Sebelius: Extra time to enroll for health care is 'not an extens - New York News

Sebelius: Extra time to enroll for health care is 'not an extension'

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Health and Human Services Secretary Kathleen Sebelius appeared on WJBK FOX 2 Wednesday to promote HealthCare.gov. Health and Human Services Secretary Kathleen Sebelius appeared on WJBK FOX 2 Wednesday to promote HealthCare.gov.
SOUTHFIELD, Mich. -- People who've started applying for health insurance but aren't able to finish before the March 31 enrollment deadline will get extra time, the Baa administration has announced.

"It's actually a very logical way to make sure people get through the system," said Health and Human Services Secretary Kathleen Sebelius during an interview on WJBK-TV Wednesday. "What we did in December, we're doing again. If you're in line on March 31 at midnight, if you're trying to get through the system and the volume is higher than expected, we want to make sure you can actually complete the process and buy health insurance."

The White House is scrambling to meet a goal of 6 million signed up through new online markets that offer subsidized private health insurance to people without access to coverage on the job. The HealthCare.gov website got more that 1 million visitors Monday, and the administration also wants to prevent a repeat of website problems that soured consumers last fall.

Officials said the grace period will be available to people on the honor system, meaning applicants will have to attest that special circumstances or complex cases prevented them from finishing by March 31.

"This is not an extension of open enrollment," said Sebelius. "It is just saying like you do on Election Day, if you're in line to vote, we want to make sure you vote."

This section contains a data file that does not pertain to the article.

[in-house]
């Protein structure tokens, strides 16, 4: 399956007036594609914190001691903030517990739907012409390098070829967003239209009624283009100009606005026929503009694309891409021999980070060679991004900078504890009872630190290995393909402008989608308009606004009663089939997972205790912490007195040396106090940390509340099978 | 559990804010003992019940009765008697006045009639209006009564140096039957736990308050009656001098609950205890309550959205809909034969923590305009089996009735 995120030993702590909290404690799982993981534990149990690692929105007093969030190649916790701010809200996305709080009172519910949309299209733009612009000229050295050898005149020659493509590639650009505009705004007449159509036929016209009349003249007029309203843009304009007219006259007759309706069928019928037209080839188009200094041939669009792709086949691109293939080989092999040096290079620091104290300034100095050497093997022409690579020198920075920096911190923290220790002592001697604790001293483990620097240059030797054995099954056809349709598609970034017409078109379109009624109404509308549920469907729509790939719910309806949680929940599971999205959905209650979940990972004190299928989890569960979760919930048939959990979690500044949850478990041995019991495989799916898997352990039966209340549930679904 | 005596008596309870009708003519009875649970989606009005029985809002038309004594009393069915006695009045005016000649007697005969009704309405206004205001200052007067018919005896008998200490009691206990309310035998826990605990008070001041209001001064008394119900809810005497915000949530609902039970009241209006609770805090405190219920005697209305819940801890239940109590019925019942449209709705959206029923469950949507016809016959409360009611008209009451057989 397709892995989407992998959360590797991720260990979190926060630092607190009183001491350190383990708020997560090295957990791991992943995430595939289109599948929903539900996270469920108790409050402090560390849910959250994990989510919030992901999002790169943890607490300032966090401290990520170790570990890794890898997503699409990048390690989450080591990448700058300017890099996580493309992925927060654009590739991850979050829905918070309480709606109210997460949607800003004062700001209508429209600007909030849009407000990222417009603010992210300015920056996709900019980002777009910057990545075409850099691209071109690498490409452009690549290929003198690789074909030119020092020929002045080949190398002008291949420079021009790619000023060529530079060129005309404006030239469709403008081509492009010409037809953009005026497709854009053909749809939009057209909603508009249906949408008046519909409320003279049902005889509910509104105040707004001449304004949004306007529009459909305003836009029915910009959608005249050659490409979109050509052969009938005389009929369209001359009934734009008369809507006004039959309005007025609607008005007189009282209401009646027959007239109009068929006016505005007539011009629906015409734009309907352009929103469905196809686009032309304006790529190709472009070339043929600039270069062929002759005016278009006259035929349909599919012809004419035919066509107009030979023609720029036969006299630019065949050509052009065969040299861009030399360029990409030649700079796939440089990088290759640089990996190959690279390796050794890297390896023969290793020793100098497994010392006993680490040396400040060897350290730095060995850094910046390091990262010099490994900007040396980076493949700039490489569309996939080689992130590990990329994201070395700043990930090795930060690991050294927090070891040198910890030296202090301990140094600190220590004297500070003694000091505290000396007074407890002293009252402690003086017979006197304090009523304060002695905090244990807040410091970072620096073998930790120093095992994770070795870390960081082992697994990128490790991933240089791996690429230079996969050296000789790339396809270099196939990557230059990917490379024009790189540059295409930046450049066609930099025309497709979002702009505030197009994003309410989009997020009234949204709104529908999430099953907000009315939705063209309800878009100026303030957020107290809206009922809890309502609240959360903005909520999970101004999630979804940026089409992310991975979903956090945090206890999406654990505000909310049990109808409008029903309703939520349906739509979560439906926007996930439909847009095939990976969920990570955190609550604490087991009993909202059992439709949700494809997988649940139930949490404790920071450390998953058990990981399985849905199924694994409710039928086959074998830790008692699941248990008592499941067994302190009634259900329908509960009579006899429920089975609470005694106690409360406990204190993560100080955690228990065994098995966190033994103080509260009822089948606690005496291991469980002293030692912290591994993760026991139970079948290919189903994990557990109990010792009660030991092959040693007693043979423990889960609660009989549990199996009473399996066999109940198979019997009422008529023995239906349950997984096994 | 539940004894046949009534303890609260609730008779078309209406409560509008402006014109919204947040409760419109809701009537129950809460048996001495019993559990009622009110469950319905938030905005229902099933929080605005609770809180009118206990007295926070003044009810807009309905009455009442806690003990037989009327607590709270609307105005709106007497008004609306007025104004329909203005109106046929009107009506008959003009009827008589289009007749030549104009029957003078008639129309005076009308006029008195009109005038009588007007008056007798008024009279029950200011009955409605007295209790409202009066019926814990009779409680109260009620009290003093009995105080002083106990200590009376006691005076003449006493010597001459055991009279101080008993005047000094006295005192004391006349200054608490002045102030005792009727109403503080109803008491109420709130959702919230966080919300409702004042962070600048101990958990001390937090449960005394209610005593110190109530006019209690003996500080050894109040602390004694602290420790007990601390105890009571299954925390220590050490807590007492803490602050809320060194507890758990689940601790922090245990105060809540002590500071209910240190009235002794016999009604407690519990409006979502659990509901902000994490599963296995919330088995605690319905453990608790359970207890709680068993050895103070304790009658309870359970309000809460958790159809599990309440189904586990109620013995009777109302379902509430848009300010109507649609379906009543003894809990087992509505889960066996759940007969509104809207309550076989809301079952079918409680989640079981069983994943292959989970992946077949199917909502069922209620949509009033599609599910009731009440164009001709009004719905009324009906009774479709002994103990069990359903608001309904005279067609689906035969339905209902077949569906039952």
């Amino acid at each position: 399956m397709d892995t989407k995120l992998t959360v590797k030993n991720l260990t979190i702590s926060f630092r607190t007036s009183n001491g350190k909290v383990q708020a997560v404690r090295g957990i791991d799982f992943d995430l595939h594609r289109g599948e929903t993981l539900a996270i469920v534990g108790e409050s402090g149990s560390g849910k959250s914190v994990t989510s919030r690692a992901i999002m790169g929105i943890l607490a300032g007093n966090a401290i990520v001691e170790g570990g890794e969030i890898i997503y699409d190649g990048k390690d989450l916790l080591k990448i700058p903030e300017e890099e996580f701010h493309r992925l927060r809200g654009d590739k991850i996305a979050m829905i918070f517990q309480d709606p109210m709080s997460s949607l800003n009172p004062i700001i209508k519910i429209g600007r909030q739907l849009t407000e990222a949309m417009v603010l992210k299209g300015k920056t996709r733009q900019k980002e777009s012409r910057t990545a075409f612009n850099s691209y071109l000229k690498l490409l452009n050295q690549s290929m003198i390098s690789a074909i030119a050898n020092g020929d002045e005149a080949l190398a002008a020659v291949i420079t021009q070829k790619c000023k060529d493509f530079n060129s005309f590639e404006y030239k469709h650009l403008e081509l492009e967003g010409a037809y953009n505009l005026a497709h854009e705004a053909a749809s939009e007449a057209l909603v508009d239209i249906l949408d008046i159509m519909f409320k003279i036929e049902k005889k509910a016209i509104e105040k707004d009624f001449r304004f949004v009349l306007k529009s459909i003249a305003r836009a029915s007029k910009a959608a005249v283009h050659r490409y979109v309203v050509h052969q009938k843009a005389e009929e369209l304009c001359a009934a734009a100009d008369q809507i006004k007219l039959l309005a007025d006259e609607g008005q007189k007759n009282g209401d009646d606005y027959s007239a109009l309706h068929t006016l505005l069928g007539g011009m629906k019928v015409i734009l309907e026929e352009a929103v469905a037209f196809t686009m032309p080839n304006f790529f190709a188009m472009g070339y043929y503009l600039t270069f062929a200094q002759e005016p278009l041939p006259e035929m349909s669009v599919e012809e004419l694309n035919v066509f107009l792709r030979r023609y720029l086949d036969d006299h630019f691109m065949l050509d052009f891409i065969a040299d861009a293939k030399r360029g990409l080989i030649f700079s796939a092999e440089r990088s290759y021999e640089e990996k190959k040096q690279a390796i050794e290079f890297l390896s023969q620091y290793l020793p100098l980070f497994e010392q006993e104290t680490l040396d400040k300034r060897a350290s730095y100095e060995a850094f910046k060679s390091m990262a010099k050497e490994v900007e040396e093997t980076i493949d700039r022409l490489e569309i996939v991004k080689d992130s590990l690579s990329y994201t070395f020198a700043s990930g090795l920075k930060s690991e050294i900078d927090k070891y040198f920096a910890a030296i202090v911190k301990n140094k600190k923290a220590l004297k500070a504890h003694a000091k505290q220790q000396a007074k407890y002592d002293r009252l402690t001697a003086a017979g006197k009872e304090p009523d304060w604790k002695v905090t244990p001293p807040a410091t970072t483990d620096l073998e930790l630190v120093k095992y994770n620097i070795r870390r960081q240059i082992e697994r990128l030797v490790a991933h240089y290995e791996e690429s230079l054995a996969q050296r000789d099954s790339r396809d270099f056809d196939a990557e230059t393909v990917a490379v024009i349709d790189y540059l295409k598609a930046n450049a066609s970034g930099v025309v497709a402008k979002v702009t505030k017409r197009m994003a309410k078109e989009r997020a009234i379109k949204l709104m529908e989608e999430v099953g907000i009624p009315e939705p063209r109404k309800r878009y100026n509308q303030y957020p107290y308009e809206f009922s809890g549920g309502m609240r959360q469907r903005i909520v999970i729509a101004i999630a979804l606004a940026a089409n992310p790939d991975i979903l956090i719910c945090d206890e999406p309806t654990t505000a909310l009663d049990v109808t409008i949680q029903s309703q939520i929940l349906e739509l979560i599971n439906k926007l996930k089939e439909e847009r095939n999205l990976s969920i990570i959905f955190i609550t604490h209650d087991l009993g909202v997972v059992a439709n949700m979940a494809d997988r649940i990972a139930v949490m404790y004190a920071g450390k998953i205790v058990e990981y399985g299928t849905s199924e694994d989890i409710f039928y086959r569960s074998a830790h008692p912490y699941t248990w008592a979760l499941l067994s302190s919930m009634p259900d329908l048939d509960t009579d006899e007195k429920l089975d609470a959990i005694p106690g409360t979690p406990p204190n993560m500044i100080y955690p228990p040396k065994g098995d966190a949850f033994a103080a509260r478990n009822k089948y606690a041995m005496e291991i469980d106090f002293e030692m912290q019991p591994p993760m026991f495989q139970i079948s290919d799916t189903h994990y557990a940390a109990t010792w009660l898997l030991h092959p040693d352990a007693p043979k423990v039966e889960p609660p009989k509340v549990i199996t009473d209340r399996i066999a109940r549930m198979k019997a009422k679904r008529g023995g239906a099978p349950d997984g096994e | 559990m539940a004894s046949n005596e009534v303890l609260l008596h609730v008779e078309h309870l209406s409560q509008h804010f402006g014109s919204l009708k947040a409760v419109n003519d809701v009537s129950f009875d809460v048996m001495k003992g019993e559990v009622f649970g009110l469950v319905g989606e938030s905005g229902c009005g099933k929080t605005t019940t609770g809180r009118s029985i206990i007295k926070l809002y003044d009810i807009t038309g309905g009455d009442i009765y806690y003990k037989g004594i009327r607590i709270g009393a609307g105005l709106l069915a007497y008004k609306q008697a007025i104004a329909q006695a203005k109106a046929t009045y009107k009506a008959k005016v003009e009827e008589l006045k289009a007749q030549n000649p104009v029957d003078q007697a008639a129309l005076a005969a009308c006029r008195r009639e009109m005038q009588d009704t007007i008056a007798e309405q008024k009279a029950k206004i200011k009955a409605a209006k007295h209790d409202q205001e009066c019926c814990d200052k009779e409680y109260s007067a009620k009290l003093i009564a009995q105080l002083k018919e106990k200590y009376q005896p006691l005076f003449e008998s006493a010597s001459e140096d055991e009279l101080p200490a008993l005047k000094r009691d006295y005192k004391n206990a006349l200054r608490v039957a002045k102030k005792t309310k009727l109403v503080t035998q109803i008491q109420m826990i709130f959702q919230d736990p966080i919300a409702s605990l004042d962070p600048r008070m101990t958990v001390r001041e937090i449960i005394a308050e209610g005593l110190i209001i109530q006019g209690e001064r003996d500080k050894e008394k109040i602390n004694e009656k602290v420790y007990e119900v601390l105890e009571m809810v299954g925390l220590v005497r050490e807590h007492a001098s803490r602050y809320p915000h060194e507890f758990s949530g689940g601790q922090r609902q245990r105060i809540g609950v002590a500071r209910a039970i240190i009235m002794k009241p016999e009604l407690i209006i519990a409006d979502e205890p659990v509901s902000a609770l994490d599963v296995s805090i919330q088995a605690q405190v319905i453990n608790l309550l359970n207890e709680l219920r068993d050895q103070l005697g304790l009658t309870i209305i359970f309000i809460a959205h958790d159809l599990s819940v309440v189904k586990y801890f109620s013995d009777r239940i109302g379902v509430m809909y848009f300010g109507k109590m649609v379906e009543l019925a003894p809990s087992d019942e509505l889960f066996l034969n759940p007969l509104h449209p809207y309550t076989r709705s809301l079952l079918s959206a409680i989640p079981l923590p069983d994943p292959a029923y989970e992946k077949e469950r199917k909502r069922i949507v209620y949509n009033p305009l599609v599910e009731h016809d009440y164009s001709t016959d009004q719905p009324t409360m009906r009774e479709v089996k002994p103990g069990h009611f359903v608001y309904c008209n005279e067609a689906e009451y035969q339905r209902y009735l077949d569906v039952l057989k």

It's unclear how long the extension will last.

"We're urging people to do it as quickly as possible. We want to make that they can buy health insurance," said Sebelius.

Some have urged the administration to allow until April 15, the tax filing deadline. People who are due refunds may be willing to put some of that money toward health care premiums.

The latest tweak to the health care rollout is certain to infuriate Republican critics of President Barack Obama's signature law. It follows delays of the law's requirements that medium-sized to large employers provide coverage or face fines. The GOP is making repeal of the health care law its rallying cry in the fall congressional elections.

The White House had signaled last week that a grace period of some sort was in the works. Spokesman Jay Carney said Friday that people in line by the deadline would be able to complete their applications. Administration officials argue that's not extending the deadline. They compare it to the Election Day practice of allowing people to vote if they are in line when the polls close.

The decision to grant extra time was first reported late Tuesday by The Washington Post.

The administration's decision affects the 36 states where the federal government is taking the lead on sign-ups. The 14 states running their own websites are likely to follow, since some had been pressing for an extension on account of their own technical problems.

Brian Haile, senior vice president for health policy at the Jackson Hewitt tax preparation firm, welcomed the move.

"The disbursement of tax refunds appears to be making a substantial difference in the willingness and ability of uninsured Americans to sign up for ... coverage," Haile said.

Jackson Hewitt projects the administration can meet the goal of 6 million only if it allows people to keep signing up through April 15.

Enrollment has already crossed the 5 million mark.

Copyright 2014 by myFOXDetroit.com. The Associated Press contributed to this report. All rights re served. This material may not be published, broadcast, rewritten or redistributed.

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